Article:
A call by the defeated opposition candidates in the Comoros for a mass protest against President Azali Assoumani's re-election went unheeded Friday, confronted by a heavy security presence.

The opposition challengers urged people across the Indian Ocean island chain to block roads after Friday prayers to denounce Assoumani's "electoral masquerade".

But turnout was half the usual number at Friday prayers at the largest mosque in the capital Moroni, worshippers said, and there was no sign of political agitation afterwards.

Police and soldiers were deployed around the medina market area on key junctions, some of them hooded or wearing surgical masks to hide their identities.

Bilali Soidiki, a supporter of opposition challenger Bourhane Hamidou, blamed the government's clampdown on communications -- internet services have been disrupted since Wednesday.

"The government is preventing any communication," he told AFP.

"With the internet shutdown it was difficult to mobilise, especially when the five candidates' call to demonstrate was announced at night."

Moroni had been paralysed by two days of running street-battles between stone-throwing youths and armed soldiers.

At least one person was fatally wounded, according to medics.

But, while tensions remain high, some in the city took advantage of the break in hostilities on the day of prayer to try to get their businesses up and running.

"Because of the riots I've had two days without work," sighed stallholder Said, grilling chicken wings near the mosque and complaining about the quality of his charcoal.

- US call to 'clarify' -


While the opposition blamed the government crackdown for the lack of mobilisation, one of the youths whose protests have rocked the capital had a different explanation.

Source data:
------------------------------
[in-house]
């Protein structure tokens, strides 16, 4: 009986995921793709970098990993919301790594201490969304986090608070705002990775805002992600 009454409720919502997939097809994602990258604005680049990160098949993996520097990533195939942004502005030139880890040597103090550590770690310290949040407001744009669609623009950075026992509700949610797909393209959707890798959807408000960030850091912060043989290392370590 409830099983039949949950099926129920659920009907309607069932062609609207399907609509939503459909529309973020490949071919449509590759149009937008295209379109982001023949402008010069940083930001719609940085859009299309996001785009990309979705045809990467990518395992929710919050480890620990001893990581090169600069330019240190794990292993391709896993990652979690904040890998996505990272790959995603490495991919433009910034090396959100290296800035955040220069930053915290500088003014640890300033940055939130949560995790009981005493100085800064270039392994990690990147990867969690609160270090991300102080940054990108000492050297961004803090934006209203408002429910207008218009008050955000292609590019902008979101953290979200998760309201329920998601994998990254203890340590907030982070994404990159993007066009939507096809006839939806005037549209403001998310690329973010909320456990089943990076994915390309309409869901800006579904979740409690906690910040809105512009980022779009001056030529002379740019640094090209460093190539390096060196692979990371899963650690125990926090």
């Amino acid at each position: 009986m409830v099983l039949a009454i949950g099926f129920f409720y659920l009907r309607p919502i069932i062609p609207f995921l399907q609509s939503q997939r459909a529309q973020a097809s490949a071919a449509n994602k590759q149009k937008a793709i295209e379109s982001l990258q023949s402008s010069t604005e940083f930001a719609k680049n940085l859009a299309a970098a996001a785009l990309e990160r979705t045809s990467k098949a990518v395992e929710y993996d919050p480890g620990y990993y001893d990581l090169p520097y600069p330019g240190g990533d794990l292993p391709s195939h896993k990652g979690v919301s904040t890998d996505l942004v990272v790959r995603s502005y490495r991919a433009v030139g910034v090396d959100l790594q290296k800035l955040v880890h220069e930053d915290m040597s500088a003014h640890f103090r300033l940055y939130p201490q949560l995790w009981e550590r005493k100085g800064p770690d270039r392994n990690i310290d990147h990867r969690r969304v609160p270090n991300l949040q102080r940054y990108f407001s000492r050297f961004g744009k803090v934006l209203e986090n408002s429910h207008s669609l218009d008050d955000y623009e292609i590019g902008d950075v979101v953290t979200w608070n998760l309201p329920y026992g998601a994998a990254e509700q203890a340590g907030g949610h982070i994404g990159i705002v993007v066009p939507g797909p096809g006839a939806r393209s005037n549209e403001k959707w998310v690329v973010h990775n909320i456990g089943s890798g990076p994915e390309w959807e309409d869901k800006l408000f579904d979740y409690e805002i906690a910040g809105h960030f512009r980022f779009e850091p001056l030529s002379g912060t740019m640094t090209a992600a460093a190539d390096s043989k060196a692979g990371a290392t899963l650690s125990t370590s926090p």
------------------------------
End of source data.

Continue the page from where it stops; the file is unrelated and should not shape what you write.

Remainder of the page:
Kassim Omar Abdou, a student in his 20s, joined a protest group from a slum in the south of the city and has a bandage on his leg where he was hit by a teargas grenade.

On Friday, the slum was strangely calm.

"They received money this morning in exchange for a promise to stop everything," Omar Abdou said of his comrades.

Other witnesses confirmed this turn of events to AFP.

Assoumani's victory is expected to be confirmed by the supreme court at the weekend after the electoral commission declared he had won more than 60 percent in Sunday's first-round vote.

But the opposition says the unexpectedly low 16-percent turnout figure in the presidential vote falls far short of the figure for parallel governor polls.

According to the official tally, 189,497 Comorans voted to choose governors for each of the three islands in the archipelago, but only 55,258 cast a vote for president.

On Friday, the US embassy in Moroni expressed concern about the results and urged the electoral commission to "clarify" them before they are validated by the supreme court.

The embassy said the results announced by the National Independent Electoral Commission (CENI) raise "serious concerns that must be addressed to maintain the peace and the well-being of the nation".

"We call on the CENI, and Comoran authorities, to ensure full transparency and clarify the results it announced," the embassy said.

France, which was the islands' colonial power until independence in 1975, also expressed concern, urging "all Comoran actors to favour restraint and dialogue".

The UN and the EU have previously called for calm.

And on the higher turnout for gubernatorial elections than for the presidential vote, the US embassy said this "was not apparent to domestic and international elections observers".

Assoumani, a 65-year-old former military ruler turned civilian president, has dismissed the concerns.

A nightly curfew was declared to curtail the unrest.

Some 45 percent of the Comoros' population of 870,000 lives below the poverty line.